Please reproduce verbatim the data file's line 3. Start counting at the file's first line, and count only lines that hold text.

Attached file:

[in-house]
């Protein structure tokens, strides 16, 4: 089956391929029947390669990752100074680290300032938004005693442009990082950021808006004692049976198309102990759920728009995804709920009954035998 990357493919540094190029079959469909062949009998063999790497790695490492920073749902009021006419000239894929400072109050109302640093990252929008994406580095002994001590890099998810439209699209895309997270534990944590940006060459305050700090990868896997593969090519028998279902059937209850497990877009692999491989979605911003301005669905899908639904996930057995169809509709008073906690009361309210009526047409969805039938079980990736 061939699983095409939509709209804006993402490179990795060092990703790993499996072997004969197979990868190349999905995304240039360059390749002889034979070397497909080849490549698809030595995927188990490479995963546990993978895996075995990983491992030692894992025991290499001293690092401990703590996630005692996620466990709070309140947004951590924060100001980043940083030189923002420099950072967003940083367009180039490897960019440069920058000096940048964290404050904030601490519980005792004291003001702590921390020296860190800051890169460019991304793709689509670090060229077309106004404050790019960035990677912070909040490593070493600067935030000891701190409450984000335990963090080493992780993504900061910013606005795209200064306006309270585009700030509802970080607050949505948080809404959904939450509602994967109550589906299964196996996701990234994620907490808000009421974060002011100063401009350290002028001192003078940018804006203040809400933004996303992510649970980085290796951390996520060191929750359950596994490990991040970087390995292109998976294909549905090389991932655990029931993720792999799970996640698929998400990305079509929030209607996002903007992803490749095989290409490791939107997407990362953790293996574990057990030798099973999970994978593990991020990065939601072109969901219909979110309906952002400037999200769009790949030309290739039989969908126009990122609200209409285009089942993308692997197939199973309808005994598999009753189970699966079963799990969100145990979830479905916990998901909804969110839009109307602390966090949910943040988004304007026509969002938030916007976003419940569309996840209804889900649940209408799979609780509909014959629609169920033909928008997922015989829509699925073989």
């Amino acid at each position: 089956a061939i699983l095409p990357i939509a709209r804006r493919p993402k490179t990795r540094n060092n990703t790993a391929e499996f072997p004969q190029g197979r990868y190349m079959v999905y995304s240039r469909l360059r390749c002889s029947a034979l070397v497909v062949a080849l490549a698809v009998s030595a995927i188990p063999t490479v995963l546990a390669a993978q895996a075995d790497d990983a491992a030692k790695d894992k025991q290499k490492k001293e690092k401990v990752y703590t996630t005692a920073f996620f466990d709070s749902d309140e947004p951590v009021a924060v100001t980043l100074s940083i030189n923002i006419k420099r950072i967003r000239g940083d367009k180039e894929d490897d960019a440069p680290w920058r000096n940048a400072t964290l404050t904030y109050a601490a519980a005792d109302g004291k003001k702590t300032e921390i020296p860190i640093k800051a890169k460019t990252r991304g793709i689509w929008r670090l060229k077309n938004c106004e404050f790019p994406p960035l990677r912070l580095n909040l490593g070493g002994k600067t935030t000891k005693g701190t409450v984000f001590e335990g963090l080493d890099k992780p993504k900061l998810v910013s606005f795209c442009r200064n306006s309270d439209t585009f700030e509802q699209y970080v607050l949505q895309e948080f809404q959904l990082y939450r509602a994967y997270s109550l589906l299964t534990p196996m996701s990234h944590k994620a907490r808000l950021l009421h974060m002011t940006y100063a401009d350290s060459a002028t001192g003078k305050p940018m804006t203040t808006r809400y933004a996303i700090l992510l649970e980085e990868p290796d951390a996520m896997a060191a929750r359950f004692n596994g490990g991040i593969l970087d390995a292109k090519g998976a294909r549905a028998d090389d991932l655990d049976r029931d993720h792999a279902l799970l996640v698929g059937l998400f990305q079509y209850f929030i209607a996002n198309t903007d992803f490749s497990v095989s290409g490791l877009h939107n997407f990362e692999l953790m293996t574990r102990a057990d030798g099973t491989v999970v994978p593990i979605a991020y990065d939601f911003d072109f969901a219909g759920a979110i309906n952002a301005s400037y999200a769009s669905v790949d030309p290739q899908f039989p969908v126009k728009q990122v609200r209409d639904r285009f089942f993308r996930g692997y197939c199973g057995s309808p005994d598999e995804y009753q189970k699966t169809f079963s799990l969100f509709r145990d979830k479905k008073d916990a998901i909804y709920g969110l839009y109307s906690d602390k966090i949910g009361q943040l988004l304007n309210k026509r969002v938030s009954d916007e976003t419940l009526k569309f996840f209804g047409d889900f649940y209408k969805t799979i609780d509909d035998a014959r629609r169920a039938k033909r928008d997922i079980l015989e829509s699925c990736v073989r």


């Amino acid at each position: 089956a061939i699983l095409p990357i939509a709209r804006r493919p993402k490179t990795r540094n060092n990703t790993a391929e499996f072997p004969q190029g197979r990868y190349m079959v999905y995304s240039r469909l360059r390749c002889s029947a034979l070397v497909v062949a080849l490549a698809v009998s030595a995927i188990p063999t490479v995963l546990a390669a993978q895996a075995d790497d990983a491992a030692k790695d894992k025991q290499k490492k001293e690092k401990v990752y703590t996630t005692a920073f996620f466990d709070s749902d309140e947004p951590v009021a924060v100001t980043l100074s940083i030189n923002i006419k420099r950072i967003r000239g940083d367009k180039e894929d490897d960019a440069p680290w920058r000096n940048a400072t964290l404050t904030y109050a601490a519980a005792d109302g004291k003001k702590t300032e921390i020296p860190i640093k800051a890169k460019t990252r991304g793709i689509w929008r670090l060229k077309n938004c106004e404050f790019p994406p960035l990677r912070l580095n909040l490593g070493g002994k600067t935030t000891k005693g701190t409450v984000f001590e335990g963090l080493d890099k992780p993504k900061l998810v910013s606005f795209c442009r200064n306006s309270d439209t585009f700030e509802q699209y970080v607050l949505q895309e948080f809404q959904l990082y939450r509602a994967y997270s109550l589906l299964t534990p196996m996701s990234h944590k994620a907490r808000l950021l009421h974060m002011t940006y100063a401009d350290s060459a002028t001192g003078k305050p940018m804006t203040t808006r809400y933004a996303i700090l992510l649970e980085e990868p290796d951390a996520m896997a060191a929750r359950f004692n596994g490990g991040i593969l970087d390995a292109k090519g998976a294909r549905a028998d090389d991932l655990d049976r029931d993720h792999a279902l799970l996640v698929g059937l998400f990305q079509y209850f929030i209607a996002n198309t903007d992803f490749s497990v095989s290409g490791l877009h939107n997407f990362e692999l953790m293996t574990r102990a057990d030798g099973t491989v999970v994978p593990i979605a991020y990065d939601f911003d072109f969901a219909g759920a979110i309906n952002a301005s400037y999200a769009s669905v790949d030309p290739q899908f039989p969908v126009k728009q990122v609200r209409d639904r285009f089942f993308r996930g692997y197939c199973g057995s309808p005994d598999e995804y009753q189970k699966t169809f079963s799990l969100f509709r145990d979830k479905k008073d916990a998901i909804y709920g969110l839009y109307s906690d602390k966090i949910g009361q943040l988004l304007n309210k026509r969002v938030s009954d916007e976003t419940l009526k569309f996840f209804g047409d889900f649940y209408k969805t799979i609780d509909d035998a014959r629609r169920a039938k033909r928008d997922i079980l015989e829509s699925c990736v073989r």